I’m been doing some work in Ruby to build a parser framework and I wanted to have pluggable parsers from the command line. I figured this would be simple because in Java it actually is pretty simple, as long as the pluggable parser is in the classpath. Well, with Ruby, this isn’t quite the case. Even if a class is in the load path, it still isn’t visible until it has been loaded either via the load method or the require method on Kernel. This is annoying and something I wasn’t used to. But a quick hackery fixes this nicely:
# Load all the local rb files Dir.glob("*.rb").each do |d| load(d) unless d == $0 end
This loads every *.rb file in the current directory into the current Ruby process. Then you can do some String reflection magic to load a class:
parser = eval(ARGV + "Parser.new(ARGV.downcase())")
This allows me to call my scriptage and pass in the prefix of the class name like this:
ruby scriptage.rb MySpecial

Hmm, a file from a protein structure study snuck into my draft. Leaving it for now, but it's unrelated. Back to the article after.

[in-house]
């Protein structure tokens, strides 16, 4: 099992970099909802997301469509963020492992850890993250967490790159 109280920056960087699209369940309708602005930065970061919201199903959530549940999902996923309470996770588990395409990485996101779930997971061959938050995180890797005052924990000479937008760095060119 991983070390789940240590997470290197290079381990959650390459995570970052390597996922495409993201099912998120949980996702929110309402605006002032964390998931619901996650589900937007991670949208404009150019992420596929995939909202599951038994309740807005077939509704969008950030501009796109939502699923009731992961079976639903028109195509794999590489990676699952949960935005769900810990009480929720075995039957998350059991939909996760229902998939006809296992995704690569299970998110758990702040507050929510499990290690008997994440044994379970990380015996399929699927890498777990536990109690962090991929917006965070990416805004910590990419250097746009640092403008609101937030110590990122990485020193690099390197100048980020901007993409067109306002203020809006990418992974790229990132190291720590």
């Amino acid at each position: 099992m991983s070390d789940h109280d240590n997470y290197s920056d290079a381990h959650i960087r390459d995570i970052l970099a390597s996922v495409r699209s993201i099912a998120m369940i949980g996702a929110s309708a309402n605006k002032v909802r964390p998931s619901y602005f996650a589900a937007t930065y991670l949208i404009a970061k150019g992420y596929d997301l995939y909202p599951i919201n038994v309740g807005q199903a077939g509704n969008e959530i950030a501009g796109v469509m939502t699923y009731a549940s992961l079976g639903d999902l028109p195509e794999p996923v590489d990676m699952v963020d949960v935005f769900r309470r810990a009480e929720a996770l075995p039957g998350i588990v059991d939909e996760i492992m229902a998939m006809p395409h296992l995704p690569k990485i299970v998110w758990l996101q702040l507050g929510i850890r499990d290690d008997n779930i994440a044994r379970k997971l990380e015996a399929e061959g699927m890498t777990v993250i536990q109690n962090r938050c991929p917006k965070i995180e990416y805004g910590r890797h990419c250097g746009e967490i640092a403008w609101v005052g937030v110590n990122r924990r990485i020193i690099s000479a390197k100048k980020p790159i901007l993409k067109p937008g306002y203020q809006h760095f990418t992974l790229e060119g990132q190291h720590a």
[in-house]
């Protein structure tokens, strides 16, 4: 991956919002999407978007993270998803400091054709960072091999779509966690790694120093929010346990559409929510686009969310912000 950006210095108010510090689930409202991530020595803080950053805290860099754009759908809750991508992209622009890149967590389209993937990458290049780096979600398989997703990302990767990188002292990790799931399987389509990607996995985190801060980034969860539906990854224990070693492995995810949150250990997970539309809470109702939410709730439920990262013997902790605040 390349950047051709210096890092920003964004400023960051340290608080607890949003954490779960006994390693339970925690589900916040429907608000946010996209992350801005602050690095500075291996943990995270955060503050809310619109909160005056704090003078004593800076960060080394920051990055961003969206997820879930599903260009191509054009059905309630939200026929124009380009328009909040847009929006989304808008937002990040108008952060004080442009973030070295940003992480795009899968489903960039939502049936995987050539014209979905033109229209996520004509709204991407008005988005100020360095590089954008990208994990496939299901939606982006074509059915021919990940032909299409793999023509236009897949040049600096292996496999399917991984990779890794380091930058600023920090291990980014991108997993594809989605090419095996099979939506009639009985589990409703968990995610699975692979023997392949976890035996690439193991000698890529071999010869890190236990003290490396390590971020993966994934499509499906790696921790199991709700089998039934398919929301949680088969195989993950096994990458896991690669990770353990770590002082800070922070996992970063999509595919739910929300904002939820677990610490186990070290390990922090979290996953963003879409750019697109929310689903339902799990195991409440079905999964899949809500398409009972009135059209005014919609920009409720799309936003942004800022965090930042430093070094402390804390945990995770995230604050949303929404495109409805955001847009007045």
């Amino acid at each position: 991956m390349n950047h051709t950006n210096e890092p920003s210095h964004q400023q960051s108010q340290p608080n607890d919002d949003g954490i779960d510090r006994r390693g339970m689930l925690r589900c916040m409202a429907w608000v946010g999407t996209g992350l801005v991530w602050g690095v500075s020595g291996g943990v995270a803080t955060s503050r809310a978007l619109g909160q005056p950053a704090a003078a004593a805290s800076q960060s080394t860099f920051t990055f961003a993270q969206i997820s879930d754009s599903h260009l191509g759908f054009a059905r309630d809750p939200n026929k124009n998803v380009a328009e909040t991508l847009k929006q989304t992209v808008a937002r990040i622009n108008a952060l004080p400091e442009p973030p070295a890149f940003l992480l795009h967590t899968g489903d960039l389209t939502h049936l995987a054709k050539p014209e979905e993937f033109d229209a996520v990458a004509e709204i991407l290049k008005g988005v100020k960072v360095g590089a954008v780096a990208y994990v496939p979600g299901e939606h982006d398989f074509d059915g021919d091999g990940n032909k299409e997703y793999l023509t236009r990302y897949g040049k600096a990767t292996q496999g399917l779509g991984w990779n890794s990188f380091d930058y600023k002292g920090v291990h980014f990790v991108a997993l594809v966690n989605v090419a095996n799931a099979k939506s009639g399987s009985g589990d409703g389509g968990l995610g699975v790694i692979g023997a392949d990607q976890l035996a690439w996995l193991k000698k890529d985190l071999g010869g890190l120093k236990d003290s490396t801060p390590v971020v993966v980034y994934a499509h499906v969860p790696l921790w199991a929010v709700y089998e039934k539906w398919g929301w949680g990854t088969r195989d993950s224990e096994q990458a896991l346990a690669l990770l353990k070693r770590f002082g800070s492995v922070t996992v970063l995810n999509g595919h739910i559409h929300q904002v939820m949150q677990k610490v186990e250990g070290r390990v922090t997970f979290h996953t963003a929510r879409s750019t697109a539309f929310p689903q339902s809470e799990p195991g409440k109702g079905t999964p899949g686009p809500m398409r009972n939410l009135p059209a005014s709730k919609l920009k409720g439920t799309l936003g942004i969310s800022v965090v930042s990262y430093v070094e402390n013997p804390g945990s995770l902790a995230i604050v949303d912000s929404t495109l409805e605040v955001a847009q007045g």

This will then instantiate an instance of MySpecialParser. I could have iterated over all the constants in the entire Ruby process and found the symbol I needed and then called new on that, but that sucks. Eval is much cleaner in this case.
In fact, in Java loading a class by name is simple:
Class.forName("com.inversoft." + prefix + "Parser");
In Ruby this doesn’t work so well. You have to first load all the .rb files like I did and then use eval. They really should add something to Class or ObjectSpace or Kernel to do all this for you. In fact, I think in 2.0 load_path should be able to load all files in the load path via reflection without any requires or load crapola.
2 thoughts on “Ruby reflection 'requires' a lot”
Have you tried this:
That said, a String.to_class method would be nice.
Im not sure if i understand… but do you want to do this?
$evClass = eval(“MyClass”).new
Hope that it helps